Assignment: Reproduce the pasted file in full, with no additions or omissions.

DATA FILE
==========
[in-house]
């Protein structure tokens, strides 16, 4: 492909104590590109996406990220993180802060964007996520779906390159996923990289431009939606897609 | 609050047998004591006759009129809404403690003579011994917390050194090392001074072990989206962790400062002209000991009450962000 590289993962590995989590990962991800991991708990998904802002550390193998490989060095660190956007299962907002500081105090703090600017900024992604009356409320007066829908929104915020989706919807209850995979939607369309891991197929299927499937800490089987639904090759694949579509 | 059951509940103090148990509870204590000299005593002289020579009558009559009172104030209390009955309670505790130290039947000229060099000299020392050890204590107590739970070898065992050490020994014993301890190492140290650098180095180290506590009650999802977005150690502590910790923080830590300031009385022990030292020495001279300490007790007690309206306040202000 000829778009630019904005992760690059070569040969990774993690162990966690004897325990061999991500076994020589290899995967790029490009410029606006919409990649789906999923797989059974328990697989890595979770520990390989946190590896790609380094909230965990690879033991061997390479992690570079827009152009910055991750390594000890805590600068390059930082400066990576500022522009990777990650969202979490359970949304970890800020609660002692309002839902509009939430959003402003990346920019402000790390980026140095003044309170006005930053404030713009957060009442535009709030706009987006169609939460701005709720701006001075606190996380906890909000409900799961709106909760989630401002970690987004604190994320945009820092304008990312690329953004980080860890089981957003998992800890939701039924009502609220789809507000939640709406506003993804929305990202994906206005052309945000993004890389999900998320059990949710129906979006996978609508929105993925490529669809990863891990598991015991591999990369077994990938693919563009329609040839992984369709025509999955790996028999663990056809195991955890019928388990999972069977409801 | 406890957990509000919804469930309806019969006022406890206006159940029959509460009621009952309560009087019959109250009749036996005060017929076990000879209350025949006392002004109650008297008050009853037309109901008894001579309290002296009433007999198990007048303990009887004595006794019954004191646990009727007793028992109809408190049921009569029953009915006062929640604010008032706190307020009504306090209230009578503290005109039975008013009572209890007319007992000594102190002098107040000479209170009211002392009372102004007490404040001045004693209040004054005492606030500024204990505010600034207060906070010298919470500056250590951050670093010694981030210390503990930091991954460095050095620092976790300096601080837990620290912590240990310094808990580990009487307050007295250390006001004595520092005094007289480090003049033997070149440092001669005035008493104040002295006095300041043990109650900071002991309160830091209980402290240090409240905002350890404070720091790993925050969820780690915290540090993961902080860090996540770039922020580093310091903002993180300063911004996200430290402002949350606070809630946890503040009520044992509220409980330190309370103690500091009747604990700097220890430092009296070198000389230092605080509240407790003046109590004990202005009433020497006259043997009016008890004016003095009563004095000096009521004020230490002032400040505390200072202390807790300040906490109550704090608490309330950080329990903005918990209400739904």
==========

[in-house]
């Protein structure tokens, strides 16, 4: 492909104590590109996406990220993180802060964007996520779906390159996923990289431009939606897609 | 609050047998004591006759009129809404403690003579011994917390050194090392001074072990989206962790400062002209000991009450962000 590289993962590995989590990962991800991991708990998904802002550390193998490989060095660190956007299962907002500081105090703090600017900024992604009356409320007066829908929104915020989706919807209850995979939607369309891991197929299927499937800490089987639904090759694949579509 | 059951509940103090148990509870204590000299005593002289020579009558009559009172104030209390009955309670505790130290039947000229060099000299020392050890204590107590739970070898065992050490020994014993301890190492140290650098180095180290506590009650999802977005150690502590910790923080830590300031009385022990030292020495001279300490007790007690309206306040202000 000829778009630019904005992760690059070569040969990774993690162990966690004897325990061999991500076994020589290899995967790029490009410029606006919409990649789906999923797989059974328990697989890595979770520990390989946190590896790609380094909230965990690879033991061997390479992690570079827009152009910055991750390594000890805590600068390059930082400066990576500022522009990777990650969202979490359970949304970890800020609660002692309002839902509009939430959003402003990346920019402000790390980026140095003044309170006005930053404030713009957060009442535009709030706009987006169609939460701005709720701006001075606190996380906890909000409900799961709106909760989630401002970690987004604190994320945009820092304008990312690329953004980080860890089981957003998992800890939701039924009502609220789809507000939640709406506003993804929305990202994906206005052309945000993004890389999900998320059990949710129906979006996978609508929105993925490529669809990863891990598991015991591999990369077994990938693919563009329609040839992984369709025509999955790996028999663990056809195991955890019928388990999972069977409801 | 406890957990509000919804469930309806019969006022406890206006159940029959509460009621009952309560009087019959109250009749036996005060017929076990000879209350025949006392002004109650008297008050009853037309109901008894001579309290002296009433007999198990007048303990009887004595006794019954004191646990009727007793028992109809408190049921009569029953009915006062929640604010008032706190307020009504306090209230009578503290005109039975008013009572209890007319007992000594102190002098107040000479209170009211002392009372102004007490404040001045004693209040004054005492606030500024204990505010600034207060906070010298919470500056250590951050670093010694981030210390503990930091991954460095050095620092976790300096601080837990620290912590240990310094808990580990009487307050007295250390006001004595520092005094007289480090003049033997070149440092001669005035008493104040002295006095300041043990109650900071002991309160830091209980402290240090409240905002350890404070720091790993925050969820780690915290540090993961902080860090996540770039922020580093310091903002993180300063911004996200430290402002949350606070809630946890503040009520044992509220409980330190309370103690500091009747604990700097220890430092009296070198000389230092605080509240407790003046109590004990202005009433020497006259043997009016008890004016003095009563004095000096009521004020230490002032400040505390200072202390807790300040906490109550704090608490309330950080329990903005918990209400739904």